FDNY's SURF WATER RESCUE COMPANIES .....

Atlas

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“We have 16 trained Surf Rescue Companies citywide; they consist of both Engines and Ladders. Each company receives year-round training, they are equipped with rescue surf boards, wet suits for both warm and cold-water situations, rescue lines, and floatation devices. Our companies train in the ocean once a week during the summer months and as the weather gets cooler, we transition our training into indoor pools and ice-covered water. When performing rescues on the beach, we always have a primary rescuer and a secondary rescuer in the water. In addition, we always have a backup rescue team in place. The Water Rescue Training Unit began in 2004 and each year we progress our training to make sure our Firefighters and Fire Officers are well trained for these water rescue incidents. These Surf Rescue Companies are a tremendous asset for New Yorkers, whether it is assisting a surfer, someone trying to cool down in the surf, or someone training for a triathlon, we are prepared and trained to take immediate action. A lot of time we see these incidents occur when lifeguards are off duty, or people are swimming in areas where there is no lifeguard present. We urge New Yorkers to only swim in an area where a lifeguard is present,” Said FDNY Captain Anthony Romano of the Water Rescue Training Unit.

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HCO

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May 14, 2007
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Would be helpful if you could list the 16 designated units.
Thanks
 

Atlas

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After completing some research here is a list that goes back to 2020:
Bronx - L-53 & L-61.
Brooklyn - L-161, L-166, & L169
Queens - E-264. E-266, E-328, & E-329 in addition to L-121, L134, L-137, L142, & L-173
Staten Is - E-161, & E-165
 

HCO

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L-5 is one of 21 Manhattan ladders designated as "Water/Ice Rescue" units" but is not further designated a "Surf Rescue" trained unit.
 

nfd2004

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Question !
Just curious.

If a member of let's say Ladder 5 does NOT want to be a part of a surf water rescue team, is that member given preference to transfer to another company OR must the member accept this as a part of the company they are assigned to.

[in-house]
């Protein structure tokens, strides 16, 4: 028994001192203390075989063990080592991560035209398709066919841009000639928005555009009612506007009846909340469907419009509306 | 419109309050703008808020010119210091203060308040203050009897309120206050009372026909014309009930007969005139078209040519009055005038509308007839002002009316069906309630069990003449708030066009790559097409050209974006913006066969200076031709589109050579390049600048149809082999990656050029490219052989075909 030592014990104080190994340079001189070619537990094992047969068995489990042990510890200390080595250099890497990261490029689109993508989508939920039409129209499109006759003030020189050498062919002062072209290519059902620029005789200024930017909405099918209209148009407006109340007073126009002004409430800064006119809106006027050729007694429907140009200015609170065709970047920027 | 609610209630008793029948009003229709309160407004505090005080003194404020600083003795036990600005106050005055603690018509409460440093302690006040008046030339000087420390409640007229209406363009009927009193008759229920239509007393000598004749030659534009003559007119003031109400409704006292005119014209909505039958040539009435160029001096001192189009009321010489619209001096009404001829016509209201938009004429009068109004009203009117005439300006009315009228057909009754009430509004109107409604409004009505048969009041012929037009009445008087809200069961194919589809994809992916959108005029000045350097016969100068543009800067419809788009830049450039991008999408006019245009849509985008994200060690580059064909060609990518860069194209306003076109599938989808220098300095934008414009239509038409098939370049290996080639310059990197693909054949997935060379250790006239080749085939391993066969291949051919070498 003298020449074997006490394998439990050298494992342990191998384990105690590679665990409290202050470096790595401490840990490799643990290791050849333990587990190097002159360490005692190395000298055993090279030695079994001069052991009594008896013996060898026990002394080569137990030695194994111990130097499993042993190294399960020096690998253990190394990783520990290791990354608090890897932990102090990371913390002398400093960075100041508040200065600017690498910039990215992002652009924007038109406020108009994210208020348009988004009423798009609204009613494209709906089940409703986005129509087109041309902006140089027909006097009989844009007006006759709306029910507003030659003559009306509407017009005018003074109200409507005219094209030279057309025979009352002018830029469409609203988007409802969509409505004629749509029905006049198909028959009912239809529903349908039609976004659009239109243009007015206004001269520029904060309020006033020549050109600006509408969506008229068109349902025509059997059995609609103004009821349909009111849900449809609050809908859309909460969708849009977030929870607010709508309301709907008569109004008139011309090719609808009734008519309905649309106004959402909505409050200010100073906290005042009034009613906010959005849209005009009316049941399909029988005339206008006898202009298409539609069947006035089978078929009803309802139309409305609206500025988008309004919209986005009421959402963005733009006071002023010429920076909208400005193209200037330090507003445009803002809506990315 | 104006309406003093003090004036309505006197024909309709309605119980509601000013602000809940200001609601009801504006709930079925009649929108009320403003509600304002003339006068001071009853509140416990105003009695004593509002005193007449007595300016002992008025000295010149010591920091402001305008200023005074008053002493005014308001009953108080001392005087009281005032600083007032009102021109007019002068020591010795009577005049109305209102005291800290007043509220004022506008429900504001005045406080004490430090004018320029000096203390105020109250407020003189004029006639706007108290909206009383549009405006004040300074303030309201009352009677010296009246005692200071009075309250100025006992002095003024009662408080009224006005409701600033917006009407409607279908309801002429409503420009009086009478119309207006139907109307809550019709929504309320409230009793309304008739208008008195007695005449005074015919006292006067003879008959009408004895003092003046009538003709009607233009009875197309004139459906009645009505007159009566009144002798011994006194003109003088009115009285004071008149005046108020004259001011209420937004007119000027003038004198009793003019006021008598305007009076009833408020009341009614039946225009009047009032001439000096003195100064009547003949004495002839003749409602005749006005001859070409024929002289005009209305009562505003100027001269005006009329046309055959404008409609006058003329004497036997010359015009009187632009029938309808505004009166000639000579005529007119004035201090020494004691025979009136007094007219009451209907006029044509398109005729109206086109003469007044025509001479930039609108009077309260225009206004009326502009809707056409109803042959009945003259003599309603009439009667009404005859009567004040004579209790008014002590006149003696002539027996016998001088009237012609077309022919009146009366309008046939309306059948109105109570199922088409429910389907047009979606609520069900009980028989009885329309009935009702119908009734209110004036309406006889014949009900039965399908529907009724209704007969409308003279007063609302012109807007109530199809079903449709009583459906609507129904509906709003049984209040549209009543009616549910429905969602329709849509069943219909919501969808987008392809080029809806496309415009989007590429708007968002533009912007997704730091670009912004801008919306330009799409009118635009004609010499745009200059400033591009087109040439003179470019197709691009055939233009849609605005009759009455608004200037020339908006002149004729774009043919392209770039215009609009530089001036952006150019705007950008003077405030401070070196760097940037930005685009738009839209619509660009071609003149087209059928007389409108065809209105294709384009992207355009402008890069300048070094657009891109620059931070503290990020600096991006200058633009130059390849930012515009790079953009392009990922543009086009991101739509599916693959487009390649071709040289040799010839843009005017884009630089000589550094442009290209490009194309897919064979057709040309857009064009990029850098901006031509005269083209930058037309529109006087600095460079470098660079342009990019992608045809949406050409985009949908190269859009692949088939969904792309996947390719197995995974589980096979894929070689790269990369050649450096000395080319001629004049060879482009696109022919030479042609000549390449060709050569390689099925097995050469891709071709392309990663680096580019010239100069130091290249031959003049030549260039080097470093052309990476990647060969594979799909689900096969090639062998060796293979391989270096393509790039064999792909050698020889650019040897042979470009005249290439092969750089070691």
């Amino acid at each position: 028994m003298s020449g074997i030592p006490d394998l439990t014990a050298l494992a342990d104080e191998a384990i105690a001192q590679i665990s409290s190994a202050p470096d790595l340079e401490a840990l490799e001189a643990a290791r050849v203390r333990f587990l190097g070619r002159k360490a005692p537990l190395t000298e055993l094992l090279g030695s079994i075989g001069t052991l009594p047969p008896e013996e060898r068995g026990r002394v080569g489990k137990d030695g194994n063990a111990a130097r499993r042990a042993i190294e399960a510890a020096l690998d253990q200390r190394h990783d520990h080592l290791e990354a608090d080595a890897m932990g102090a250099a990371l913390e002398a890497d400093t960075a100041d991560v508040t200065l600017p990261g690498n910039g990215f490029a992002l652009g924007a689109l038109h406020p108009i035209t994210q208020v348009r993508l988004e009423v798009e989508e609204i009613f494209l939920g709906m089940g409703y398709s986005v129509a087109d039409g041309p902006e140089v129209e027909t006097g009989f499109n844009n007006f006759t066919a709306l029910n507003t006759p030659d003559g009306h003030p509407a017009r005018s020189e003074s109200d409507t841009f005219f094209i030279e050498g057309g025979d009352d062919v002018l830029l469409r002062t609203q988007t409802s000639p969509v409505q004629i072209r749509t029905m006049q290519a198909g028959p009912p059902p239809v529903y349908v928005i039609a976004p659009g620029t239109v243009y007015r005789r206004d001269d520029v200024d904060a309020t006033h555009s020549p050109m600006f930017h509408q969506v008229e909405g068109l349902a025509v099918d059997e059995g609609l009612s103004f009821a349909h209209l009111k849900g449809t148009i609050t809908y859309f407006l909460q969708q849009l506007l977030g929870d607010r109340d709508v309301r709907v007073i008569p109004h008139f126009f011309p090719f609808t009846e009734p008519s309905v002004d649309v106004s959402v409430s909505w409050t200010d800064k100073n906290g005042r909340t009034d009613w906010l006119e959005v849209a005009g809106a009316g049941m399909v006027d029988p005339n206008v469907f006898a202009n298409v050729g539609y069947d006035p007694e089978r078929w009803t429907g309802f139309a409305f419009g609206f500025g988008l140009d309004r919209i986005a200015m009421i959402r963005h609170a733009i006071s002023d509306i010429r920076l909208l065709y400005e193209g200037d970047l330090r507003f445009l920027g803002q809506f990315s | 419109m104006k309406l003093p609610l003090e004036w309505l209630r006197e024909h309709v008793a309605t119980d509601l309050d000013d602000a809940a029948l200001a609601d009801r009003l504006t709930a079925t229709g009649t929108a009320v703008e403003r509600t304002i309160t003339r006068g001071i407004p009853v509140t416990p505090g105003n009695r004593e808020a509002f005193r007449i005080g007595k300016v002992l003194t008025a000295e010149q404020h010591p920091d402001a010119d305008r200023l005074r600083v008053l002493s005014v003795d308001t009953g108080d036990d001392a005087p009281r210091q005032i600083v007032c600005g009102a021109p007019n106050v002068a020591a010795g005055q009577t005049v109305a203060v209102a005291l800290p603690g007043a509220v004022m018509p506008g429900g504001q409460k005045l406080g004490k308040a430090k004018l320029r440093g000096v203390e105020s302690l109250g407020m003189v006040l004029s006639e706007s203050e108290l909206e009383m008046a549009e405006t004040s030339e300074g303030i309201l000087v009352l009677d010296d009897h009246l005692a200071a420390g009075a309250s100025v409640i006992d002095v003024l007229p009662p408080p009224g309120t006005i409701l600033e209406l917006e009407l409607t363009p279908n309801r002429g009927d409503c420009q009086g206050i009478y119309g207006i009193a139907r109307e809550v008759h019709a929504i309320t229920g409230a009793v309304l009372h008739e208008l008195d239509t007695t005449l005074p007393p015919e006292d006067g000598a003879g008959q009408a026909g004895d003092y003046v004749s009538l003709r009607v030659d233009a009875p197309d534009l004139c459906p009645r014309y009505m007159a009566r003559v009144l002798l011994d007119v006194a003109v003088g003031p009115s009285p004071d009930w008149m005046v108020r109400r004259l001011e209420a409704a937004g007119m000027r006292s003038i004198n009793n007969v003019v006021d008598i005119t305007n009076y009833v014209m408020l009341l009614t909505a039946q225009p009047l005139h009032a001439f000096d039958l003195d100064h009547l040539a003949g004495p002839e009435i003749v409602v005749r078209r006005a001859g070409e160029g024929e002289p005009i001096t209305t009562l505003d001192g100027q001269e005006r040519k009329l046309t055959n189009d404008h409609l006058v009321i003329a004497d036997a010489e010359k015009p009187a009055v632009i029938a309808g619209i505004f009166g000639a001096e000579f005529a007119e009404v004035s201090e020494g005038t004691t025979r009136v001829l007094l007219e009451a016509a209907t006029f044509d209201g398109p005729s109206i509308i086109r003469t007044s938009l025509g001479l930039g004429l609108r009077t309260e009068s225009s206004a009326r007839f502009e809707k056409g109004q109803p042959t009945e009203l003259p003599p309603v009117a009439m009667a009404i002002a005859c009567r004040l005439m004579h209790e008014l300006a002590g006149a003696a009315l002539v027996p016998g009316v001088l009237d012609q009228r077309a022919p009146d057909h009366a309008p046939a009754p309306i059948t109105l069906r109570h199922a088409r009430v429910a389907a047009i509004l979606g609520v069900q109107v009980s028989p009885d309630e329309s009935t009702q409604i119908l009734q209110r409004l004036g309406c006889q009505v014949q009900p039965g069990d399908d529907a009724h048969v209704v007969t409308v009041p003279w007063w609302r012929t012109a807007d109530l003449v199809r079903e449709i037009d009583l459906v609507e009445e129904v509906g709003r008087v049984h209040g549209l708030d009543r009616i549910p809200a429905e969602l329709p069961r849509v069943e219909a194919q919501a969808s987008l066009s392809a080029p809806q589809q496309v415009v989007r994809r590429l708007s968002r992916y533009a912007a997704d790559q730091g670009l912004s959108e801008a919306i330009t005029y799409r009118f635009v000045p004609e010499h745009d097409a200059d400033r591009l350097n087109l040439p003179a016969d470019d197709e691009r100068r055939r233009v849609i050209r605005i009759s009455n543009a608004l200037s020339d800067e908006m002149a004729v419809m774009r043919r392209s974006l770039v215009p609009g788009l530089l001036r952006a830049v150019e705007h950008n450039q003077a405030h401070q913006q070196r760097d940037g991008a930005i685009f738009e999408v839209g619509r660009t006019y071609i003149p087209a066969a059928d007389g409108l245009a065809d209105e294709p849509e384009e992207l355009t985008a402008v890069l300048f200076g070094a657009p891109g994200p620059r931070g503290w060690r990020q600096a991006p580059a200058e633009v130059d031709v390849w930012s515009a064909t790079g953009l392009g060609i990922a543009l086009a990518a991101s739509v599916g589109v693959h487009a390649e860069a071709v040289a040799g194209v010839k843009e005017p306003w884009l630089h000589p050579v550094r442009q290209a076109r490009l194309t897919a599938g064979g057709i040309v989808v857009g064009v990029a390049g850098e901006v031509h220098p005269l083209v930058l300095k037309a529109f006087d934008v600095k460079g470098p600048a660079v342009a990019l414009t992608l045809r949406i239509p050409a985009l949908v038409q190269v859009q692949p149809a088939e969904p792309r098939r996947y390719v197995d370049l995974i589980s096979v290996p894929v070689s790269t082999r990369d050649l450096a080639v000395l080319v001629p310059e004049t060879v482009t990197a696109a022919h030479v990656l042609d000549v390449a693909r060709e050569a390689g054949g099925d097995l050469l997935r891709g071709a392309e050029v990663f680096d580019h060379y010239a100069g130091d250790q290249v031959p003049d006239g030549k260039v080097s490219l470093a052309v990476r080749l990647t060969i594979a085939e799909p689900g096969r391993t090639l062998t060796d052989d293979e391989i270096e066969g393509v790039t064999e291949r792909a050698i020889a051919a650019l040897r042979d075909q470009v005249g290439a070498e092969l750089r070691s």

Also, must senior members who have spent many years in that company, now be required to become surf board experts.

I know in my own case, I would want No Part of it. Water is NOT my thing.

As they say; "Different Strokes for Different Folks".
 

scoobyd

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The company is designated, equipped and trained as a Water/Ice or Surf Rescue unit. There is no canvassing to see if members of the company can swim. There is no FDNY cert for swimming. The training does not require anything from a non-swimmer. Proby School gives a few hours of instruction in a pool, swim ability not required. And that is a relatively new addition to the program.

The attitude is literally- "Here is your equipment, here is training, good luck." So you can certainly have a response of non-swimmers.

The law of averages is the lynch pin of the entire operation.
 

nfd2004

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Thank you scoobyd.
That is exactly my problem.
I never learned how to swim

if I was on the scene of a water or ice rescue incident, if I needed to go in the water, I would tell the guys, “I probably will need you to rescue me too”.

Actually, although not in the FDNY, that was my case as a career firefighter.
Whatever it was, I would do my best but just don’t put me near that water.
 

mack

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Although most fire departments do not require ability to swim, some fire departments do require passing a department swim test prior to appointment. An example of a Florida department:


I visited a few Maui County HI firehouses last year and they have a 100-meter swim test. The firefighters I spoke to indicated how important that was due to the countless beach incidents they respond to.

Swimming ability definitely would be a requirement for department firefighters assigned to marine units and special units with water rescue duties. But also, swimming ability would be beneficial to all firefighters who respond to swimming pool, lake, beach, sewer, reservoir, pier, waterfront, boating and downed aircraft incidents.

Many firefighters have also unfortunately lost their lives in flooded basements and cellars. FDNY unfortunately has many related LODDs.

Although a desired skill for firefighters, it is probably an expensive challenge for departments to establish swimming tests and training - especially for all applicants.
 
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